Here’s a recent blog post at Backreaction, pushing back against the arguments in high energy physics for a new, extremely expensive particle collider. I was most interested in the point that several of the purported scientific goals of a new collider could be achieved both more effectively and more cheaply with other sorts of equipment. For instance, if your goal is to look for proton decay, you can do that more effectively and cheaply by monitoring large tanks of water.
I’m not a particle physicist, so obviously I’m totally unqualified to evaluate these arguments. But I find them interesting to read anyway, because you don’t see these sorts of arguments very often in ecology. Indeed, they’re so rare that when they happen they become famous historical markers that get remembered for decades. Think for instance of the famous November 1983 issue of American Naturalist debating different approaches for studying interspecific competition. In ecology, it’s common for authors to argue for their own preferred approach to studying X. But I feel like it’s rare for authors to compare the pros and cons of different approaches. It’s commonly done for technical statistical debates such as data transformation vs. generalized linear models. And it’s sometimes done in review papers of non-statistical topics. But even there, it seems like reviews in ecology focus more on reconciling the results from different research approaches, less on evaluating the relative merits of different approaches.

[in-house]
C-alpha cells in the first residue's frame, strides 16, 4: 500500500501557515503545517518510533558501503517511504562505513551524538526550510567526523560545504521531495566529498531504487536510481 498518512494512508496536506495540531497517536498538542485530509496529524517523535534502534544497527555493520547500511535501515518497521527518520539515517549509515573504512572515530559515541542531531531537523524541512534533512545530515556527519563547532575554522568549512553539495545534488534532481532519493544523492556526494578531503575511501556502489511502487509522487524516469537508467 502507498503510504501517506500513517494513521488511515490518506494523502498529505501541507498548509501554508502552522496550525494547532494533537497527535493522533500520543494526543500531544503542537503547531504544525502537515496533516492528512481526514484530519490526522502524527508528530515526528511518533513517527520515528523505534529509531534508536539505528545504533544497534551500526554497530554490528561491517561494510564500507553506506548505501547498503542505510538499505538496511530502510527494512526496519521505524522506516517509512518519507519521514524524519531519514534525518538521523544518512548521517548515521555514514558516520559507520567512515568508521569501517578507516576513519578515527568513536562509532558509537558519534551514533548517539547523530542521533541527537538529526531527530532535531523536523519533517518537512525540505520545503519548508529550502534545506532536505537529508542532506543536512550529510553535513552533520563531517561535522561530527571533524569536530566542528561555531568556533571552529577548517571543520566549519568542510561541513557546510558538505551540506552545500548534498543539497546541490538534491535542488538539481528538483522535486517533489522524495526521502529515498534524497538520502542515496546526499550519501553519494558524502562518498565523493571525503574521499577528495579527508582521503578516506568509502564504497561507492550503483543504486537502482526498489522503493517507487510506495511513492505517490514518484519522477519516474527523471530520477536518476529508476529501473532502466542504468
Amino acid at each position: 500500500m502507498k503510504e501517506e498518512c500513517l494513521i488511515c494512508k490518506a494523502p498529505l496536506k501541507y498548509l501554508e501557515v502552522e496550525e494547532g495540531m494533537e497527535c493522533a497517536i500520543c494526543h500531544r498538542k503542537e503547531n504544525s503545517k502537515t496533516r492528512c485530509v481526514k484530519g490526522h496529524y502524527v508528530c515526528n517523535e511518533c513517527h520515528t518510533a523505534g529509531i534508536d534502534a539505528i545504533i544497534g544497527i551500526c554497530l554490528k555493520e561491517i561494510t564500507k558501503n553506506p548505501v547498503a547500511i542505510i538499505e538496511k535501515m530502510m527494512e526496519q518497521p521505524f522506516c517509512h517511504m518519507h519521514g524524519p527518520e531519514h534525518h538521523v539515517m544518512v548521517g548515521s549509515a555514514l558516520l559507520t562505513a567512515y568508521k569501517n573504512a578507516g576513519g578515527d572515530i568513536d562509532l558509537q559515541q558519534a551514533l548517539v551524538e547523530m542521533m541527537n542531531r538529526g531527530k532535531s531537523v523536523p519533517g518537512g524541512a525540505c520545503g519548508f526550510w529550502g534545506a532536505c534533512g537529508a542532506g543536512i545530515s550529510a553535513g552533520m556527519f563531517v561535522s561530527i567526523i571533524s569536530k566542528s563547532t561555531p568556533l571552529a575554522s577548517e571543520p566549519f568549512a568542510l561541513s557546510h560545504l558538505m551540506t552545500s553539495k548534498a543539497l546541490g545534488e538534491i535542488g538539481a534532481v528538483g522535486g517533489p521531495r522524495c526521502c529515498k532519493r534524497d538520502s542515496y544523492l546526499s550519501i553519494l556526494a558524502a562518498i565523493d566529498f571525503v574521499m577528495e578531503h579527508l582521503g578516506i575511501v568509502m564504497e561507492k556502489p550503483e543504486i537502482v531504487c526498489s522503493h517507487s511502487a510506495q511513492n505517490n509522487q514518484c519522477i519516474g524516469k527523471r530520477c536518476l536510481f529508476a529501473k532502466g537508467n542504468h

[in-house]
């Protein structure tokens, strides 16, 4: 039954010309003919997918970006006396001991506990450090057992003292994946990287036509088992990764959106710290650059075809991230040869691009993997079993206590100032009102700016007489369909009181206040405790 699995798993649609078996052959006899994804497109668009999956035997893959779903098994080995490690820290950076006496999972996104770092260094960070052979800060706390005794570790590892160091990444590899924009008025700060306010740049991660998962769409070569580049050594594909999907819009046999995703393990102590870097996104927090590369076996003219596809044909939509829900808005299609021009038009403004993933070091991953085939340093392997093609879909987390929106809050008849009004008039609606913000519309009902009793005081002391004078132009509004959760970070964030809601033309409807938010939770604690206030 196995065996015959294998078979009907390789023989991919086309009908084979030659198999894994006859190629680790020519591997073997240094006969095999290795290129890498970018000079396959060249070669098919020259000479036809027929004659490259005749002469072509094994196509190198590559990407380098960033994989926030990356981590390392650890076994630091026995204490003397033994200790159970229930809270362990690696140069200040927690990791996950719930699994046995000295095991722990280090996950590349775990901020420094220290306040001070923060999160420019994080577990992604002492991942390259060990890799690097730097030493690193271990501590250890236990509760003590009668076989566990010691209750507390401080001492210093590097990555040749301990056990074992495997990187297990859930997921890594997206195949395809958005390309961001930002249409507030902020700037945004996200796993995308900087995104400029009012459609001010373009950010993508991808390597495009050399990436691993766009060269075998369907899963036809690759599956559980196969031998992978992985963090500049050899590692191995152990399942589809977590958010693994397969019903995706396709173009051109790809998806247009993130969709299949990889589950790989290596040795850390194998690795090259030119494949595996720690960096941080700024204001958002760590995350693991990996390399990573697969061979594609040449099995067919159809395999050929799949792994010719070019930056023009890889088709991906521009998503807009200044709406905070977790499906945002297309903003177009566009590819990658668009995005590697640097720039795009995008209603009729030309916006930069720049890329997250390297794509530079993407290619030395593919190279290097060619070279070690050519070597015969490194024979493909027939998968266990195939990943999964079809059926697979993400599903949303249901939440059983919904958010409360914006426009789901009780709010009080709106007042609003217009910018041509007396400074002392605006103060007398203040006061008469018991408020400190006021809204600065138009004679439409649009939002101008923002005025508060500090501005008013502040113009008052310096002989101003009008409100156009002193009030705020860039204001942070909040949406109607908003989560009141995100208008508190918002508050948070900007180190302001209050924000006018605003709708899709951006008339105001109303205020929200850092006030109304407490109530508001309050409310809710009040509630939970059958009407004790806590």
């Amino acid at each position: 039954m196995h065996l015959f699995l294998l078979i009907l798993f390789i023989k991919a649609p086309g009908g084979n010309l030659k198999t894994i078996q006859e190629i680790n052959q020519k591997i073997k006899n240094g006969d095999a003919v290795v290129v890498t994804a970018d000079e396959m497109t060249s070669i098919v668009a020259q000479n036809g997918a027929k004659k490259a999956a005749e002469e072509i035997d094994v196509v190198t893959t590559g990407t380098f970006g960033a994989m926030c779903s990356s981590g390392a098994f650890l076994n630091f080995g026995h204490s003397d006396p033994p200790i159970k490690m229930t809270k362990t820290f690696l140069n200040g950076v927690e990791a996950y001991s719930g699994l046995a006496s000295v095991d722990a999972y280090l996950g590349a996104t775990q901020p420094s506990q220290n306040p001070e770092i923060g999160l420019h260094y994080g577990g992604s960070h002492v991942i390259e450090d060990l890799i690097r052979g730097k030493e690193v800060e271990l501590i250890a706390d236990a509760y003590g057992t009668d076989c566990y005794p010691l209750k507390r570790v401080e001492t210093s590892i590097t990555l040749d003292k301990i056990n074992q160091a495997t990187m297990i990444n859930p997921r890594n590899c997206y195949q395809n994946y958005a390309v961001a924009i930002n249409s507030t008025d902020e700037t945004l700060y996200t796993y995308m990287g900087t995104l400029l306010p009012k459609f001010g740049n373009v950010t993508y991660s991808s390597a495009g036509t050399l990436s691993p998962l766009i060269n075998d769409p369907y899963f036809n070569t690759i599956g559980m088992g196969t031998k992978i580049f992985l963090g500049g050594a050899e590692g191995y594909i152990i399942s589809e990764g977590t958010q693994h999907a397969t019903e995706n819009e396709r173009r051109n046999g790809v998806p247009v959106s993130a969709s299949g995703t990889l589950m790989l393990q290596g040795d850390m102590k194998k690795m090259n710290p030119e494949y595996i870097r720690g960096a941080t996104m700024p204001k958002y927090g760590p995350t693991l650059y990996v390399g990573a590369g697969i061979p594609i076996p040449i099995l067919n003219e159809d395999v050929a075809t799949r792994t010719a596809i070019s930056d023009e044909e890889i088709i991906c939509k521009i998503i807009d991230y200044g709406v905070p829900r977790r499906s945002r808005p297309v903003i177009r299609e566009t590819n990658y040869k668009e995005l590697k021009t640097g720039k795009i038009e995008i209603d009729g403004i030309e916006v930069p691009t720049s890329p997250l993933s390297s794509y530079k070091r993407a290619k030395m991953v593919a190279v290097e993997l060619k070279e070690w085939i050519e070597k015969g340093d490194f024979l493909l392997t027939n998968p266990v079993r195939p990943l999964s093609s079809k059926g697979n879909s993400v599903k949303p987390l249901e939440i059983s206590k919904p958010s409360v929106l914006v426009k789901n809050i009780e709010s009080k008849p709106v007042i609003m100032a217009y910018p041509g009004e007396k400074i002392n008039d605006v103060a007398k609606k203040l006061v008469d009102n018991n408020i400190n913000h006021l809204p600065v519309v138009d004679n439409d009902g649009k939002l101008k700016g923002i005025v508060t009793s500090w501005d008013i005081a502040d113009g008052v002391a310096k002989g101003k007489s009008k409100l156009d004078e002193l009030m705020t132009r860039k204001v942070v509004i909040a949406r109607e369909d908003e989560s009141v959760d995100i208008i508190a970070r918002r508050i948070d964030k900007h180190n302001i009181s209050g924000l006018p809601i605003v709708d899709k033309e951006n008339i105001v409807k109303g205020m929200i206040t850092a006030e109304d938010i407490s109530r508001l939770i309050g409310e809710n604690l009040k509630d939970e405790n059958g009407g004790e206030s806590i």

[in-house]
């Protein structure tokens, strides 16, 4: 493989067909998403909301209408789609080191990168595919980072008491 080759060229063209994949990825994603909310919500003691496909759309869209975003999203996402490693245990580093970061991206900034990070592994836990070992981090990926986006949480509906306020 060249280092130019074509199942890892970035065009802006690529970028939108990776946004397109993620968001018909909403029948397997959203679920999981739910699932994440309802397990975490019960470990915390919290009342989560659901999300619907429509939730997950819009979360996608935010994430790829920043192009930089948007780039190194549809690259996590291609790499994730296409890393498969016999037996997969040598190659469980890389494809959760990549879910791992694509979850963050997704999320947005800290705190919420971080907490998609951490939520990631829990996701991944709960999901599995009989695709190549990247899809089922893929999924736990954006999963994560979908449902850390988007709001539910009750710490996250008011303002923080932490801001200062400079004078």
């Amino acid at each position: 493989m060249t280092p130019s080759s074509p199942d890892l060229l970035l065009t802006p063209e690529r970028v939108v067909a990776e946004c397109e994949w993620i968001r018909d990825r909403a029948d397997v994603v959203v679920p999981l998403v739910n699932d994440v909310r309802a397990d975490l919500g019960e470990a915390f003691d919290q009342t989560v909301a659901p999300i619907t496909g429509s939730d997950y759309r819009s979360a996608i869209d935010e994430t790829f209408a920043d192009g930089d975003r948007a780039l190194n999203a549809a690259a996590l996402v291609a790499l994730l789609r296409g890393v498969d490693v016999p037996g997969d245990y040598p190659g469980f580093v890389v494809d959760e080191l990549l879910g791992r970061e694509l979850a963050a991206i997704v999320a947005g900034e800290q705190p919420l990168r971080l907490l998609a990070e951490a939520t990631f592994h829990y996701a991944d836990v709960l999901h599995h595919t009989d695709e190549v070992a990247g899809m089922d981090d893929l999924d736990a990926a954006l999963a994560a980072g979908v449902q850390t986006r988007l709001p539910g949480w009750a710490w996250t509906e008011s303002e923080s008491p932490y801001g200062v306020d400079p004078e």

Years ago, I complained about this in the context of using local-regional richness relationships to infer whether local species interactions limit local community membership. If that’s what you want to infer, well, in many systems you can just test that directly by experimentally adding species not currently present, perhaps also crossing the addition with some manipulation that reduces interspecific competition from resident species. See, e.g., Shurin (2000) for lake zooplankton, or the many, many terrestrial plant seed addition experiments and transplant experiments. Why use an indirect inference that depends on a lot of dubious and difficult-to-check background assumptions when you can just do a direct, straightforward experiment?* That’s just the first example that occurred to me off the top of my head. It seems like there are many contexts in ecology in which we ought to be debating the relative merits of alternative research approaches, but aren’t. Does anyone else feel that way? Or is it just me? (wouldn’t be the first time it’s just me…)
*And no, experiments aren’t always the best approach. My chosen example is just that–one example. The point of this post is not to argue that experiments are always and everywhere the Best Way to do ecology, because that’s not true and I don’t think that. I do think that, in general, scientists should prefer more direct approaches over less direct ones. As philosopher of science William Wimsatt points out, the more background assumptions and intermediate logical steps on which a conclusion depends, the less reliable it is, all else being equal.